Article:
Why do so many Anime-inspired American shows Fail to be a Success?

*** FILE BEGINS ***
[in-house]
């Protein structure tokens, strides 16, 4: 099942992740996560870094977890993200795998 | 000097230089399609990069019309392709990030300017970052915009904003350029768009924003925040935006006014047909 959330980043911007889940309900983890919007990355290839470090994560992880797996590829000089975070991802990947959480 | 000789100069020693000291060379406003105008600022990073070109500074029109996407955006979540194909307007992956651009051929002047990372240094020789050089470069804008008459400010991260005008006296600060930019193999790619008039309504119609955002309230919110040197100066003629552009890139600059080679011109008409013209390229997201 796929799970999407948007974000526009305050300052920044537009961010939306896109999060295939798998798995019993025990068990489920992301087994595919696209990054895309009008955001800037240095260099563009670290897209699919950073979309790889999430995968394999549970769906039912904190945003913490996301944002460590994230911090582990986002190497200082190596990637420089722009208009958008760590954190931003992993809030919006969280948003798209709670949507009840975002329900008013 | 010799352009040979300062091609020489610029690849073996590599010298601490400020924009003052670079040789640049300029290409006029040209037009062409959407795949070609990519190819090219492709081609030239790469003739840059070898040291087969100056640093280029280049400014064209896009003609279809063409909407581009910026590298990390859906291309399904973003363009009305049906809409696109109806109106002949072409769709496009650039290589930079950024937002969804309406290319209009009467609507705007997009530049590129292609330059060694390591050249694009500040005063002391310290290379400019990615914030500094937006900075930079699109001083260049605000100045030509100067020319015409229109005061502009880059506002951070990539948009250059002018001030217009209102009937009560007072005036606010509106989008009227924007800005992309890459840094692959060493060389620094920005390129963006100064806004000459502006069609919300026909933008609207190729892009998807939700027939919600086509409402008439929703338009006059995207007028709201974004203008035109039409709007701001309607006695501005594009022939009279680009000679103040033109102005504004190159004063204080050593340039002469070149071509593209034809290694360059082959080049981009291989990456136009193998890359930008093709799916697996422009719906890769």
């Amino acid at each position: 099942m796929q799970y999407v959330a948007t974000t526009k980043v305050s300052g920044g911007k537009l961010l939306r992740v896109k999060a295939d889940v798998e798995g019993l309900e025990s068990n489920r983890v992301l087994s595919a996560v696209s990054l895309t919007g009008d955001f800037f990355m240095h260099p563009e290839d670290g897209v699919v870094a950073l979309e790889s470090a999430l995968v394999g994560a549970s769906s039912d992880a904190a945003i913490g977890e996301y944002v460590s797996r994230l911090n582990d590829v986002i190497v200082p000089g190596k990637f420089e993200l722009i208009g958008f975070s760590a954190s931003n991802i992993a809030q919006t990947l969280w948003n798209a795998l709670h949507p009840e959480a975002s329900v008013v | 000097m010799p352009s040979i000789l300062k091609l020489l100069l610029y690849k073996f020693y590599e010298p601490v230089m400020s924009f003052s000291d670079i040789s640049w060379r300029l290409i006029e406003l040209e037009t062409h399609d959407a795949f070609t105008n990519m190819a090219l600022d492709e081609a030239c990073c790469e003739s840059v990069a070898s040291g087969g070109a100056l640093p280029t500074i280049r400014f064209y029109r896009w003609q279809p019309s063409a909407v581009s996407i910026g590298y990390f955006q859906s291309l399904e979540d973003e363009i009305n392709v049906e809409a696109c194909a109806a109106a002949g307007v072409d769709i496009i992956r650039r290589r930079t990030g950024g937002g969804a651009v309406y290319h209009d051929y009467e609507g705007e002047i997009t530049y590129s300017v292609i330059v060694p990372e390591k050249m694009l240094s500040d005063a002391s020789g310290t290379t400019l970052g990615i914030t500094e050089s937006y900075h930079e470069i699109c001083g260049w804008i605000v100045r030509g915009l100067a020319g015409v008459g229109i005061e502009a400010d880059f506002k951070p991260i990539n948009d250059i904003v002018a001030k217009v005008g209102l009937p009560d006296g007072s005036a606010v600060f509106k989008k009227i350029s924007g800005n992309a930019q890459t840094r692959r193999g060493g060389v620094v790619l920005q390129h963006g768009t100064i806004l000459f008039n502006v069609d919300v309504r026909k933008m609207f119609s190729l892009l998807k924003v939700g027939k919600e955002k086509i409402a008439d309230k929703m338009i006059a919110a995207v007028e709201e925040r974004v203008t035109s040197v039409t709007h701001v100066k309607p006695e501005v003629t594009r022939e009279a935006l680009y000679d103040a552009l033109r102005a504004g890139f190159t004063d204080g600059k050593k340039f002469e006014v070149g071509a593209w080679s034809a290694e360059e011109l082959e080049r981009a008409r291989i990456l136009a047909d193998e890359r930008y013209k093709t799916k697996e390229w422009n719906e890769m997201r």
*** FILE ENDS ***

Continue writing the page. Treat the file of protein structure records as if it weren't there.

After the splendid success of Avatar: The Last Airbender which paid appreciative homage to the Japanese Anime industry, it seems many Americans are now trying to capture the magic without understanding what made Avatar a success and why Japanese animation is so much more popular compared to American cartoons. Although the creative freedom and thoroughgoing superiority that Japan and Korea express with their visuals may certainly be a significant factor, which Avatar itself took advantage of via using a South Korean studio, that isn’t the core reason why and it seems that an increasing amount of Western writers who call themselves “anime fans” don’t realize there’s more to the success than superficial aspects like the visuals being completely superior to your typical American animation studio. Nor such as in the case of Blood of Zeus, is it possible to coast on the successes of Japanese animation by simply labeling a Western cartoon with a generic hero’s journey story as an “anime”; suffice it to say that calling Western animation an “anime” is not going to get more eyeballs to watch your show. Attempting to “open-up” the Japanese animation industry by forcing American stories into them – something neither Japan nor Western anime fans want – isn’t going to magically make your stories more profitable. Even worse, the excuses for why these Frankenstein creations continue to fail will probably be blamed on racism, intolerance, or some other Western rationalization to vilify Japanese animators and businesses that didn’t even want to do such projects in the first place until strong-armed by companies like Netflix, other streaming services, or other Western companies such as the Western video game industries or Hollywood film companies. So first Western companies strong-arm Japanese companies to pilfer the “magic” of Japanese animation and then they’ll end-up imposing their cultural values to blame Japanese companies on why their stories are constant failures. Could the racism and bigotry against Japan be clearer than this? Just as well, could the stupidity and ignorance of the Western businesses in what their own Western anime fans want be clearer than this? Let me be blunt to clarify this point: nobody wants regurgitated Western animation crap in Japanese anime form and if you think it is just the visuals of the Japanese artform that impress Western fans then you’re being superficial.